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Most Dangerous Roads in Australia

3 minute read

Motor vehicle accident

Understanding the location of the most dangerous roads in Australia is the first step to staying safe while driving. Learn whether your daily drive or holiday road trip includes one of the most dangerous roads in Australia. We also share insights on road safety to reduce your accident risk, and how Shine can help if you’ve been in an accident on the road.  

What types of roads and which states have the most crashes?

Recent analysis by AAMI of national motor insurance claims has revealed the most dangerous cities in Australia for motor vehicle accidents. The type of road with the most crashes in Australia are major thoroughfares that intersect with local streets. These dangerous roads carry heavy traffic throughout the day and run through shopping, educational, medical or industrial precincts, which add to the number of cars entering the stream of traffic. 

It’s no surprise that on these dangerous roads and highways in Australia, nose-to-tail collisions are the most common type of motor vehicle accident in all states except Tasmania and the Northern Territory.   

The most recent Bureau of Infrastructure and Transport Research Economics insights into crash features of road traumas highlights that most incidents occur on local roads, as well as national and state highways. The states with the most road trauma incidents are New South Wales, Queensland and Victoria.  

Top 8 most dangerous roads in Australia 

AAMI’s analysis of over 350,000 car insurance claims has revealed the top 8 most dangerous roads in Australia’s states and territories.  

Queensland - Gympie Road, Chermside 

Gympie Road in the Brisbane suburb of Chermside is a major route between the city and northern suburbs. Afternoon peak hour is when drivers need to remain particularly vigilant.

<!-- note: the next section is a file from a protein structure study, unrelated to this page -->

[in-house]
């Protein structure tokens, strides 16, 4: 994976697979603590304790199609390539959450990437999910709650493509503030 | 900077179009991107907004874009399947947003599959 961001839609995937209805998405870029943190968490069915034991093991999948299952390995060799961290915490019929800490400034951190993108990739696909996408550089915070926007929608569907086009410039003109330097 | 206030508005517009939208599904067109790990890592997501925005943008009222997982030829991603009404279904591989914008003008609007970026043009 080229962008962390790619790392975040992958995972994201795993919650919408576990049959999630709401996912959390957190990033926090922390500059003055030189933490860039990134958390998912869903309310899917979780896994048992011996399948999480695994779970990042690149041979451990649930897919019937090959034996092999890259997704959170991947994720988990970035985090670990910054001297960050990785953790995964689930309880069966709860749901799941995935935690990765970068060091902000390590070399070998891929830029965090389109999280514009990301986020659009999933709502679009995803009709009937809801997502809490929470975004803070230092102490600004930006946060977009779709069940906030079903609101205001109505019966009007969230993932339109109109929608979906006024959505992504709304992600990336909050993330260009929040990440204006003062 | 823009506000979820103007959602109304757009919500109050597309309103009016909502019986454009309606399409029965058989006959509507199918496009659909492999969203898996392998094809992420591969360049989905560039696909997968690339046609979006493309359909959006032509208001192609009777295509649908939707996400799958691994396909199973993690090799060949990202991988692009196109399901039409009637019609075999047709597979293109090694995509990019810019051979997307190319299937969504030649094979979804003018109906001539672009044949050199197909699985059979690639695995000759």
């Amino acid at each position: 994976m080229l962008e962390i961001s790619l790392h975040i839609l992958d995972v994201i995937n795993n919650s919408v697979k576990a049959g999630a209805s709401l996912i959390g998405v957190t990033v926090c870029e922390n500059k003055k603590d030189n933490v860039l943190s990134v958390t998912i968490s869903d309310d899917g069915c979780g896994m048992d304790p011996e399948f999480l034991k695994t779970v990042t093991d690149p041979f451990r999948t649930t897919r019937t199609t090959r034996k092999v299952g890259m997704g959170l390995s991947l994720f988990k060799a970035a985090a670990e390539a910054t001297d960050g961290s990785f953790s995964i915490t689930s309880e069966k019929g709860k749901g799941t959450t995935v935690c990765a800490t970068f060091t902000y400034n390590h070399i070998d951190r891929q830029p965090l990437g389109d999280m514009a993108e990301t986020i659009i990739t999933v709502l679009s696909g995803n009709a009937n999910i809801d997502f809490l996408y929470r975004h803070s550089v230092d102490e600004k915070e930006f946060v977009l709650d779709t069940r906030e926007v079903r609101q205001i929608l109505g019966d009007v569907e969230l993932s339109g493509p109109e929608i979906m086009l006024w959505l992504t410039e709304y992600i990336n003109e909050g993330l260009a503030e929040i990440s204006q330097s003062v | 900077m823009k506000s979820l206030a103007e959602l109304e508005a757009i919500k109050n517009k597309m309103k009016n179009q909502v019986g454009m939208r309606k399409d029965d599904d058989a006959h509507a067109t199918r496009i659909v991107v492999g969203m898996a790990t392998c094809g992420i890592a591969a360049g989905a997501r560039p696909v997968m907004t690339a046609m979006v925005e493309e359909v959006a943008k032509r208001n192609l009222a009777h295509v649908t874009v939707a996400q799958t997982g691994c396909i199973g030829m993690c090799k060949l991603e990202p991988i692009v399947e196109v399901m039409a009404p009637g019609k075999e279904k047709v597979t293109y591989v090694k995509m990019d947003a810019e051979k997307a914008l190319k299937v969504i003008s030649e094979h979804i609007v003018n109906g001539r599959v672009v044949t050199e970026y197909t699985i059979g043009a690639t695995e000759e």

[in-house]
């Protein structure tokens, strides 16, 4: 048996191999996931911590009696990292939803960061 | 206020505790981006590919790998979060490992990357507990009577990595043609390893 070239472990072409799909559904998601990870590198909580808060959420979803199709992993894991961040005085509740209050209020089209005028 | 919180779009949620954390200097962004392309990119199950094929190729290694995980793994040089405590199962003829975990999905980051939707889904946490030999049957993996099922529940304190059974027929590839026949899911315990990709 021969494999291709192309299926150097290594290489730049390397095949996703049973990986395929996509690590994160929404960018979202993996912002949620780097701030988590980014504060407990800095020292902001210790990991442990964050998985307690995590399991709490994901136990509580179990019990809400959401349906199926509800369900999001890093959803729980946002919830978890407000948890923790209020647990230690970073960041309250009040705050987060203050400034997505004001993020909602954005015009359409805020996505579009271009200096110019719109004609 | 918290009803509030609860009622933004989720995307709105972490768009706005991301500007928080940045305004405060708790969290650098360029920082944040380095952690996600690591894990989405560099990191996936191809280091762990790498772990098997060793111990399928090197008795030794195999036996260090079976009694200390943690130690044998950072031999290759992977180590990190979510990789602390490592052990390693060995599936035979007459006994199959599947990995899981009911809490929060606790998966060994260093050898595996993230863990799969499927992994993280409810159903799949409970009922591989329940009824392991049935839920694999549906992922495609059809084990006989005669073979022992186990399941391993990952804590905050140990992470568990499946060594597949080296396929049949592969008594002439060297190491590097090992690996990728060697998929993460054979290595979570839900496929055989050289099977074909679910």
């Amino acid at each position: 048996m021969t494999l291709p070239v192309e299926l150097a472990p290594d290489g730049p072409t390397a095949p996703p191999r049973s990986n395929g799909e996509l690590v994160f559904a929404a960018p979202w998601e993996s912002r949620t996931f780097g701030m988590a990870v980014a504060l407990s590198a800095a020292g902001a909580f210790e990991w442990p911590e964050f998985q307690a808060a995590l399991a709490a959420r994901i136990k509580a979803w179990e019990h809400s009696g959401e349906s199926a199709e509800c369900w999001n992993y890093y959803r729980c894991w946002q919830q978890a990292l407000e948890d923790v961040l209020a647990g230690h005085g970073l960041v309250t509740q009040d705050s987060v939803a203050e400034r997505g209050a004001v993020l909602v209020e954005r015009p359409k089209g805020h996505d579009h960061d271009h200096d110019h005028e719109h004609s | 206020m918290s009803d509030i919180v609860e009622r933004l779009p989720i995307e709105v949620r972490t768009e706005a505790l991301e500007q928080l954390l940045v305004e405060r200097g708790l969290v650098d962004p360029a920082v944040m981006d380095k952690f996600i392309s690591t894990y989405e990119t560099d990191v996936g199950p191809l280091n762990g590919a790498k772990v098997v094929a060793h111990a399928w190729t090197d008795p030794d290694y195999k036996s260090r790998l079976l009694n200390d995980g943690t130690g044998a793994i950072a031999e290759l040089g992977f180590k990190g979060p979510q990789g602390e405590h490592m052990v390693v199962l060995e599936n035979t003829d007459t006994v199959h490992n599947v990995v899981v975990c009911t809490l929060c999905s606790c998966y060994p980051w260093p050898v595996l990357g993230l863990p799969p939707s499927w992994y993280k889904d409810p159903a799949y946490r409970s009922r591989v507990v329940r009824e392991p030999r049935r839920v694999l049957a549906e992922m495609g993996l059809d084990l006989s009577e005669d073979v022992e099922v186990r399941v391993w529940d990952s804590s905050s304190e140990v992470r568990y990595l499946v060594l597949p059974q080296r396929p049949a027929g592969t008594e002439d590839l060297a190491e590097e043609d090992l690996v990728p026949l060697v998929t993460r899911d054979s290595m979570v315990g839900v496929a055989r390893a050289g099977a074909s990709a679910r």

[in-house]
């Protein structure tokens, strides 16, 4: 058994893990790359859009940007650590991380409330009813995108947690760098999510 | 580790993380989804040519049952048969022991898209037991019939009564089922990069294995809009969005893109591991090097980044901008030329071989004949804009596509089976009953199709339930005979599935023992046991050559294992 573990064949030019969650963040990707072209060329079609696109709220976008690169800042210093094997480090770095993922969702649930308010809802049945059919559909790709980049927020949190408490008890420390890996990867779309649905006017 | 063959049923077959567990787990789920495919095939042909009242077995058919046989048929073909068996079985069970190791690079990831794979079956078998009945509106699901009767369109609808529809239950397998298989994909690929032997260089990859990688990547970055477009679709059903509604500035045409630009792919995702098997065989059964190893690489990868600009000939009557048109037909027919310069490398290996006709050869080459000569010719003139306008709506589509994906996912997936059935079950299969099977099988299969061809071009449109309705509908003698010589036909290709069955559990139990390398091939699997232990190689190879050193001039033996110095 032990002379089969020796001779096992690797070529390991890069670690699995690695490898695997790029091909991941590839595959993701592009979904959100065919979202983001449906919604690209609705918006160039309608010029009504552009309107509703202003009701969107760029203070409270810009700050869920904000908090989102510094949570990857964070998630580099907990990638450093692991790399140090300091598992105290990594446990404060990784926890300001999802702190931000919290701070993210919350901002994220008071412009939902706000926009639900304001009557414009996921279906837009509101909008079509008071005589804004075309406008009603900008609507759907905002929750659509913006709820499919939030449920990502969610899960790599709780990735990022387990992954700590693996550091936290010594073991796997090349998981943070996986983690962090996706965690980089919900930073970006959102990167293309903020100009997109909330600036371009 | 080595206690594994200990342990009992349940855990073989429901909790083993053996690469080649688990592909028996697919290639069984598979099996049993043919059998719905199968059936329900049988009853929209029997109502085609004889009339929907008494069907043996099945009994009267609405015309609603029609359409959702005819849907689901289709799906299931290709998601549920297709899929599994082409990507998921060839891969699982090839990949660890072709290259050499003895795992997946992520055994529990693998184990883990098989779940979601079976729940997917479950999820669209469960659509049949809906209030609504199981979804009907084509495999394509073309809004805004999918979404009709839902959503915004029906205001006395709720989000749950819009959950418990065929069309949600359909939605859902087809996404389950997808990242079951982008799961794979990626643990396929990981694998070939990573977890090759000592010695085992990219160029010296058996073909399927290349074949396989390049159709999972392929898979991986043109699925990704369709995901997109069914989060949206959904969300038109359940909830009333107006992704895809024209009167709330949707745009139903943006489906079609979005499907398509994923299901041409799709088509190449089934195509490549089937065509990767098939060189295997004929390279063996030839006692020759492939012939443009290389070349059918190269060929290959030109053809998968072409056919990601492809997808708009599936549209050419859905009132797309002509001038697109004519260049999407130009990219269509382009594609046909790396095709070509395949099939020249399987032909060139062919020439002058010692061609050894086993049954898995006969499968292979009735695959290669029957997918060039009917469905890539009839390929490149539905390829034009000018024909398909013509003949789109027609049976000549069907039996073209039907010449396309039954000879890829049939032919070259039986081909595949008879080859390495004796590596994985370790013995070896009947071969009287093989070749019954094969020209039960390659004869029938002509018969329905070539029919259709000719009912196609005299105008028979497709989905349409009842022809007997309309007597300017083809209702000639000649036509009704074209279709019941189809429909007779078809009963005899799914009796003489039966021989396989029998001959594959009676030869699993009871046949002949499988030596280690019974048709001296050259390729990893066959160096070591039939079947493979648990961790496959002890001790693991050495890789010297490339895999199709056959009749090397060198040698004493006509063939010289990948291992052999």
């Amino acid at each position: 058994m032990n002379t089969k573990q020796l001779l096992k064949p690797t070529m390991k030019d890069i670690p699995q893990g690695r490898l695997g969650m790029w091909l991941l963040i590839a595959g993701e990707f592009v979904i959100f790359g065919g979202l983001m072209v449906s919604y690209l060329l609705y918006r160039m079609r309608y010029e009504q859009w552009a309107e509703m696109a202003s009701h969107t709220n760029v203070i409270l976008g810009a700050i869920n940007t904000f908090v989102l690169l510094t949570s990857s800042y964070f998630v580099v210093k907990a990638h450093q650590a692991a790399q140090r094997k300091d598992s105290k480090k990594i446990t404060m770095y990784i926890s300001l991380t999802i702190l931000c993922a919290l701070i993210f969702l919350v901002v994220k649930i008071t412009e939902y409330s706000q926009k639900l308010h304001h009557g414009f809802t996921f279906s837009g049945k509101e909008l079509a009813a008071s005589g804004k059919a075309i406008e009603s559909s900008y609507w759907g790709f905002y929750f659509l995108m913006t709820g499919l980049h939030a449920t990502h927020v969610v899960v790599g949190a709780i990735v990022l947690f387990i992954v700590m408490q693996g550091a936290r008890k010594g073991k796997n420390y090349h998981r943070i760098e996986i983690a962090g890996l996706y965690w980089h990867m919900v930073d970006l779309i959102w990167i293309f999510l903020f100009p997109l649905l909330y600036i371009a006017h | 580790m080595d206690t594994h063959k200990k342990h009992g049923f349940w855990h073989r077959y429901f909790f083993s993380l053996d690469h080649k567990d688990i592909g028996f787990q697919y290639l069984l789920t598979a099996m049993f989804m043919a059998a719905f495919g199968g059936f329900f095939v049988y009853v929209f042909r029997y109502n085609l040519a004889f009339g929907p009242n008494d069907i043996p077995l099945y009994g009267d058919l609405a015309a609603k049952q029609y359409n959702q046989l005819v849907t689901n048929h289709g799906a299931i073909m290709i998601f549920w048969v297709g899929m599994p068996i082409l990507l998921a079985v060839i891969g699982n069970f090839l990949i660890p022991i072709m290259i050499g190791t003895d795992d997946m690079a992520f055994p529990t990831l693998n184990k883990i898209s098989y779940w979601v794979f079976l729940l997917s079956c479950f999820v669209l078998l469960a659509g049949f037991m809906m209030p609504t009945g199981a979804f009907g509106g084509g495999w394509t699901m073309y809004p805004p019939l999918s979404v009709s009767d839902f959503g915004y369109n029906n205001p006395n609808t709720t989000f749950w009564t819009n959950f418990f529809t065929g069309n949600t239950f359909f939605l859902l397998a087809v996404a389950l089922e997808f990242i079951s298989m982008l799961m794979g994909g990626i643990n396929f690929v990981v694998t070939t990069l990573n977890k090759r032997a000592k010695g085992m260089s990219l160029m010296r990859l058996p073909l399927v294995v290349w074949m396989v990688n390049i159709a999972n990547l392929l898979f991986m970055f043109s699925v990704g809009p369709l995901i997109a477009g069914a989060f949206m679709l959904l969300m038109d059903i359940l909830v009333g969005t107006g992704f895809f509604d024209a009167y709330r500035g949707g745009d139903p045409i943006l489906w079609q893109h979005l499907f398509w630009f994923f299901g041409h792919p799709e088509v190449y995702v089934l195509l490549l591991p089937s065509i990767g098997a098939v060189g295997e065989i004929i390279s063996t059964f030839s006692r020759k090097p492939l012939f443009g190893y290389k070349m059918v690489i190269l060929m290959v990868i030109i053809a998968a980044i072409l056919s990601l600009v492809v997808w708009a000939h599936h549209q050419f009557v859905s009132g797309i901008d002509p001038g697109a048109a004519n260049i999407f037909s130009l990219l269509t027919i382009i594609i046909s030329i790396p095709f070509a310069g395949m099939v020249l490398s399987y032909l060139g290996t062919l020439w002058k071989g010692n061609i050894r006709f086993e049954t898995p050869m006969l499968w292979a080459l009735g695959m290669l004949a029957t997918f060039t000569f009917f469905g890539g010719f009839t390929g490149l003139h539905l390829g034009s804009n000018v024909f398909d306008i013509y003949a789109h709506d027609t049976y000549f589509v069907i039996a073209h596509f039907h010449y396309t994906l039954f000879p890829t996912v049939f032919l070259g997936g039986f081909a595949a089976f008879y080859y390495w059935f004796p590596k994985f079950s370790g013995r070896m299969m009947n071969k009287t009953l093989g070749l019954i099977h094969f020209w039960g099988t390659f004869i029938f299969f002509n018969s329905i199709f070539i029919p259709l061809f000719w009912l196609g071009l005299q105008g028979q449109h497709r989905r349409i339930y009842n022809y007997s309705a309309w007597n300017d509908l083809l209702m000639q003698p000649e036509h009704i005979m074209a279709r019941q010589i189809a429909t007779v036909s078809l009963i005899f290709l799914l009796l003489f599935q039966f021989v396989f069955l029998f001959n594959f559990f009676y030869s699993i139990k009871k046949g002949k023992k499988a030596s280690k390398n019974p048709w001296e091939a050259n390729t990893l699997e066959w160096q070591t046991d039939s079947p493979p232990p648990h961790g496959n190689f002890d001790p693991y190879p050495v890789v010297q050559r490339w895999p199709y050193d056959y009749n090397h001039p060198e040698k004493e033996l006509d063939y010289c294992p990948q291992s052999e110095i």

Most common crash type in Queensland: Nose-to-tail 

New South Wales - Hume Highway, Liverpool 

The Hume Highway in Liverpool is the number one dangerous road in Sydney for the sixth year in a row. The intersection with Elizabeth Drive is an area for particular care, as is driving west into the setting sun. 

Most common crash type in New South Wales: Nose-to-tail 

Australian Capital Territory - Monaro Highway, Hume 

A major thoroughfare with many traffic light intersections, the Monaro Highway in Hume is the Australian Capital Territory’s most dangerous road. Speeding, speed zone changes and heavy commuter traffic are significant factors leading to collisions. 

Most common crash type in Australian Capital Territory: Nose-to-tail 

Victoria - Plenty Road, Bundoora 

For the sixth year in a row, Plenty Road in the north-east Melbourne suburb of Bundoora is the most dangerous road in Australia. However, crash numbers have reduced over time, thanks largely to the implementation of a 10-kilometre reduction in speed.   

Most common crash type in Victoria: Nose-to-tail 

South Australia - West Terrace, Adelaide